Monday, September 9, 2013

Plant Story: the amazing drought-tolerant buffalo grass, Buchloë dactyloides

buffalo grass, Buchloë dactyloides
buffalo grass, Buchloë dactyloides
growing in a path
   Last post (link) I talked about how buffalo grass, Buchloë dactyloides (grass family, Poaceae) spread because it was eaten and planted by bison (the American buffalo, Bison bison), and how it provides all-year nutrition for bison (and cattle). One result of this mutually beneficial relationship was that bison spread buffalo grass all over central North America.

    However, just being carried by bison isn't enough to explain the wide natural distribution of buffalo grass. The plants had to to survive in the places bison took them. And they did, very well indeed. Buffalo grass is characteristic of the North American high plains--in fact it is one of the three most abundant grasses. It is highly successful in a region of frequent droughts, long and short, mild and severe.

buffalo grass flower stalks, dime for scale
buffalo grass flower stalks,
dime for scale
male left, female right
    Buffalo grass is well-adapted to drought. First, it is not very big. It is basic--but true anyway--that bigger plants need more water. Buffalo grass covers the ground effectively, but doesn't get very tall (10"maximum).

    In dry regions more of each plant is underground, as roots, than in wetter areas. Approximately 3/4 of the buffalo grass plant is below ground. Where the plant goes up 8" (20 cm), it goes down 16-24." Furthermore, its roots fill the space below ground very thoroughly. Buffalo grass can prevent plants with deeper roots from competing with it because its roots are so efficient that they capture 100% of the rain from light or moderate rains. If no water gets past the buffalo grass, plants with deeper roots die of thirst.

buffalo grass, Buchlöe dactyloides
buffalo grass, Buchlöe dactyloides
expanding out onto the path

    It is a tribute to the dense roots of this little plant that early settlers used it to build sod houses. Buffalo grass roots are so densely packed that buffalo grass sod can be cut into blocks and built into walls. That is what the first settlers on the North American plains did, since there was no wood. (See description of building a Sod house). Across the high plains, buffalo grass sod was the preferred sod to cut for building.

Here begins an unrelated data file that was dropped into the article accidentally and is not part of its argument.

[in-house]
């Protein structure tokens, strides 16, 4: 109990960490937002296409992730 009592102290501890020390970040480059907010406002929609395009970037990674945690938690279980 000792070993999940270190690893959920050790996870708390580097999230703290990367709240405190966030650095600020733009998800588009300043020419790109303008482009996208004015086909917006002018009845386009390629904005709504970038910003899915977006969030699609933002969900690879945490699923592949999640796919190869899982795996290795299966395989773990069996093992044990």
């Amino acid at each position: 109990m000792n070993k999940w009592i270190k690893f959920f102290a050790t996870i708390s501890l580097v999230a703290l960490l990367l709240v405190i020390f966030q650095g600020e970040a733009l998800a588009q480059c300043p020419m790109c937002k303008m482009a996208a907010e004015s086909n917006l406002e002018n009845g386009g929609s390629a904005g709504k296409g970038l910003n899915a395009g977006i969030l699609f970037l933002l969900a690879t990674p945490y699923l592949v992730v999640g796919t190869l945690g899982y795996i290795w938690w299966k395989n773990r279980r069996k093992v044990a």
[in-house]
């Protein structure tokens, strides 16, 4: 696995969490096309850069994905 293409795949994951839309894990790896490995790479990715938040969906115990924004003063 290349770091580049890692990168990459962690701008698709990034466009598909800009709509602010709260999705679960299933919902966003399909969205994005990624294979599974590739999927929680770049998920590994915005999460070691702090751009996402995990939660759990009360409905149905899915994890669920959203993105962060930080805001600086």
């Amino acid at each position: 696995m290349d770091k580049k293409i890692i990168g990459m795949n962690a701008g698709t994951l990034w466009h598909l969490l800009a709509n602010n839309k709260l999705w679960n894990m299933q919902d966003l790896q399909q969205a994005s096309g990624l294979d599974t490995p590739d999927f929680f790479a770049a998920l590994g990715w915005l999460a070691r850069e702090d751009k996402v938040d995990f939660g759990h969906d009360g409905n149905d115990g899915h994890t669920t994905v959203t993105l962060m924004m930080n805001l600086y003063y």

The plant is also exceptionally drought-tolerant. If the water runs out, buffalo grass goes dormant. The plant lies there, brown and dead-looking (but full of edible goodies for bison, of course). After a rain, within a couple hours, plants that looked dead become green and begin growing again. Most other prairie plants take much longer to respond after it rains.
buffalo grass, male flowers
buffalo grass with male flowers

     Finally, buffalo grass flowers opportunistically. That is, it will flower any time during the growing season. Most prairie grasses have a particular time of year in which they flower and develop fruit. If conditions are poor at that time, they have to wait until next year. Not buffalo grass. If it gets enough water and the temperatures are halfway decent, it can flower from April to August. So, whenever bison eat it, there are likely to be seeds to carry away.

   Carried by and feeding bison, well-adapted to drought, Buchloë dactyloides is, with reason, one of dominant plants of North American high plains grasslands.

      These days the prairie is gone, but buffalo grass is widely planted as a turfgrass, for lawns, golf courses, parks because it is short, tough and drought-tolerant. People are probably spreading it even better than the bison did.
buffalo grass, Buchloë dactyloides stolons
buffalo grass, Buchloë dactyloides, spreading 

Comments and corrections welcome. 

Note on names: Experts disagree whether buffalo grass should be called Buchloë dactyloides or Bouteloua dactyloides. While experts disagree, you can take your pick. I'll talk about that in a future post. 

Kathy Keeler, A Wandering Botanist
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